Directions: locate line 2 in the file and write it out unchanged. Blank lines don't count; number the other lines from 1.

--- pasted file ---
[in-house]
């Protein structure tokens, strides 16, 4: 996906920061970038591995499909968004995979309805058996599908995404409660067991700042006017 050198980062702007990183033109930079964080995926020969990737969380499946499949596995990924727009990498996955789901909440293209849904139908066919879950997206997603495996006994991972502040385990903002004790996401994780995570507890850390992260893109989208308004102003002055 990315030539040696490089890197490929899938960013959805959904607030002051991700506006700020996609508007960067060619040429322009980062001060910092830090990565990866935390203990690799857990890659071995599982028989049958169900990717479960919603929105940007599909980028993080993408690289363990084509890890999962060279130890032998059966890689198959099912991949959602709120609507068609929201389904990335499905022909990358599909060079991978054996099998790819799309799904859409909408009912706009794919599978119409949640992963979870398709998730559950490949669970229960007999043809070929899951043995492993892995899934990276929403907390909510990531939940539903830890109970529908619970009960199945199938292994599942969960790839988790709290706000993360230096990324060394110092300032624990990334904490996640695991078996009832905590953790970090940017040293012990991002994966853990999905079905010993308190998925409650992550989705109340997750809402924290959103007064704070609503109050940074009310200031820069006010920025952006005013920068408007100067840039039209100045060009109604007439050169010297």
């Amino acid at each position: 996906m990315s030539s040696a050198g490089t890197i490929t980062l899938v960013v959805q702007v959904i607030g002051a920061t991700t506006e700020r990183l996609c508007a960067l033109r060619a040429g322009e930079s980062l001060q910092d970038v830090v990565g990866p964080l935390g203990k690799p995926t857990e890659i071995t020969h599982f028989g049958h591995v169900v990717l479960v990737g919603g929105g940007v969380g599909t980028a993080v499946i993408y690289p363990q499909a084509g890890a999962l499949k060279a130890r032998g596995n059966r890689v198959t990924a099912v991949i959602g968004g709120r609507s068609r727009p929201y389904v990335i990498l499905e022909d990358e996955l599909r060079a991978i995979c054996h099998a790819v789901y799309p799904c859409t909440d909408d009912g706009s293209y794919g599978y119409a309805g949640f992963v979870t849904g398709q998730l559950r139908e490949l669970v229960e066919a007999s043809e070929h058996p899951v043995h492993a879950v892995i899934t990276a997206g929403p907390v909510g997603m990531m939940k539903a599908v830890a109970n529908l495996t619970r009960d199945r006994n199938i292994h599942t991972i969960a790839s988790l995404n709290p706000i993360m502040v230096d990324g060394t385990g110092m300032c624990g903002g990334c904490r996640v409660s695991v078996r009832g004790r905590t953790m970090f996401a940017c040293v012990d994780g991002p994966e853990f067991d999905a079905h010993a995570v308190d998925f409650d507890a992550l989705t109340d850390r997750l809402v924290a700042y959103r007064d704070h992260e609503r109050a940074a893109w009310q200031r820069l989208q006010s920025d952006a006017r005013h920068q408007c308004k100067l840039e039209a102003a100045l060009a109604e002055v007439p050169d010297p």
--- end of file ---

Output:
């Protein structure tokens, strides 16, 4: 996906920061970038591995499909968004995979309805058996599908995404409660067991700042006017 050198980062702007990183033109930079964080995926020969990737969380499946499949596995990924727009990498996955789901909440293209849904139908066919879950997206997603495996006994991972502040385990903002004790996401994780995570507890850390992260893109989208308004102003002055 990315030539040696490089890197490929899938960013959805959904607030002051991700506006700020996609508007960067060619040429322009980062001060910092830090990565990866935390203990690799857990890659071995599982028989049958169900990717479960919603929105940007599909980028993080993408690289363990084509890890999962060279130890032998059966890689198959099912991949959602709120609507068609929201389904990335499905022909990358599909060079991978054996099998790819799309799904859409909408009912706009794919599978119409949640992963979870398709998730559950490949669970229960007999043809070929899951043995492993892995899934990276929403907390909510990531939940539903830890109970529908619970009960199945199938292994599942969960790839988790709290706000993360230096990324060394110092300032624990990334904490996640695991078996009832905590953790970090940017040293012990991002994966853990999905079905010993308190998925409650992550989705109340997750809402924290959103007064704070609503109050940074009310200031820069006010920025952006005013920068408007100067840039039209100045060009109604007439050169010297």